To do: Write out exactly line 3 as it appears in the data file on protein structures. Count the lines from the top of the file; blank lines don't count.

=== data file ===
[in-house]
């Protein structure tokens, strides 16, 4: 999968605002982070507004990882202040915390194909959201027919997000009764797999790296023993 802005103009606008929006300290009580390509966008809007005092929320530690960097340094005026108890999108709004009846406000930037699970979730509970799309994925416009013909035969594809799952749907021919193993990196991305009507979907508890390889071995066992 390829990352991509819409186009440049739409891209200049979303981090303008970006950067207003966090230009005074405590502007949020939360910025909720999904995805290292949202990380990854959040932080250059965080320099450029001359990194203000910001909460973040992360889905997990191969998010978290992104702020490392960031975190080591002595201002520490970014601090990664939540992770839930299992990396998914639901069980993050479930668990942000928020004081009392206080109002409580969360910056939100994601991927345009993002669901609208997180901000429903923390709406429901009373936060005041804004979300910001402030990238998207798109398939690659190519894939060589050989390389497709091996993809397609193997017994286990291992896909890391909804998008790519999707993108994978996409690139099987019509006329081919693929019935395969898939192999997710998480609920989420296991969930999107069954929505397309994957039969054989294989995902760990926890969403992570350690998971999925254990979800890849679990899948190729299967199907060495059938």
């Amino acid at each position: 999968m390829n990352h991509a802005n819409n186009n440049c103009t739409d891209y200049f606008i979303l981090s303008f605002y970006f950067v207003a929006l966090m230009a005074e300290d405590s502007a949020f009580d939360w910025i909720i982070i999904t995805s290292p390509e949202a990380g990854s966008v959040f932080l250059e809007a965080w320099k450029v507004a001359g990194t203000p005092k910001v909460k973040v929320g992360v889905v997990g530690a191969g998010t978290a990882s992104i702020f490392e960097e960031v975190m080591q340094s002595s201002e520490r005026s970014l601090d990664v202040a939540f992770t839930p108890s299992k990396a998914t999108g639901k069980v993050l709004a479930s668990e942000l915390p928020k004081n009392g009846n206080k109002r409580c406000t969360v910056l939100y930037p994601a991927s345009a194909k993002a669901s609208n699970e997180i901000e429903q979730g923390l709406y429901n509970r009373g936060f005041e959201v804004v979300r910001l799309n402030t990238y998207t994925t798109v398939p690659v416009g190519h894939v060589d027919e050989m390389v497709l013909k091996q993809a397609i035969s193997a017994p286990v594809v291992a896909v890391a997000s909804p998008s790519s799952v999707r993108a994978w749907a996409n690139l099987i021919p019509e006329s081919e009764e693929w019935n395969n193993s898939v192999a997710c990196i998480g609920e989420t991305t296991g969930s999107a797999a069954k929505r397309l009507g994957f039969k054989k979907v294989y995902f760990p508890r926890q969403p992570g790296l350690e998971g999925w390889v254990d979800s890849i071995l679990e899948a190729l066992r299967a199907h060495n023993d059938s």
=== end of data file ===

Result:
């Amino acid at each position: 999968m390829n990352h991509a802005n819409n186009n440049c103009t739409d891209y200049f606008i979303l981090s303008f605002y970006f950067v207003a929006l966090m230009a005074e300290d405590s502007a949020f009580d939360w910025i909720i982070i999904t995805s290292p390509e949202a990380g990854s966008v959040f932080l250059e809007a965080w320099k450029v507004a001359g990194t203000p005092k910001v909460k973040v929320g992360v889905v997990g530690a191969g998010t978290a990882s992104i702020f490392e960097e960031v975190m080591q340094s002595s201002e520490r005026s970014l601090d990664v202040a939540f992770t839930p108890s299992k990396a998914t999108g639901k069980v993050l709004a479930s668990e942000l915390p928020k004081n009392g009846n206080k109002r409580c406000t969360v910056l939100y930037p994601a991927s345009a194909k993002a669901s609208n699970e997180i901000e429903q979730g923390l709406y429901n509970r009373g936060f005041e959201v804004v979300r910001l799309n402030t990238y998207t994925t798109v398939p690659v416009g190519h894939v060589d027919e050989m390389v497709l013909k091996q993809a397609i035969s193997a017994p286990v594809v291992a896909v890391a997000s909804p998008s790519s799952v999707r993108a994978w749907a996409n690139l099987i021919p019509e006329s081919e009764e693929w019935n395969n193993s898939v192999a997710c990196i998480g609920e989420t991305t296991g969930s999107a797999a069954k929505r397309l009507g994957f039969k054989k979907v294989y995902f760990p508890r926890q969403p992570g790296l350690e998971g999925w390889v254990d979800s890849i071995l679990e899948a190729l066992r299967a199907h060495n023993d059938s």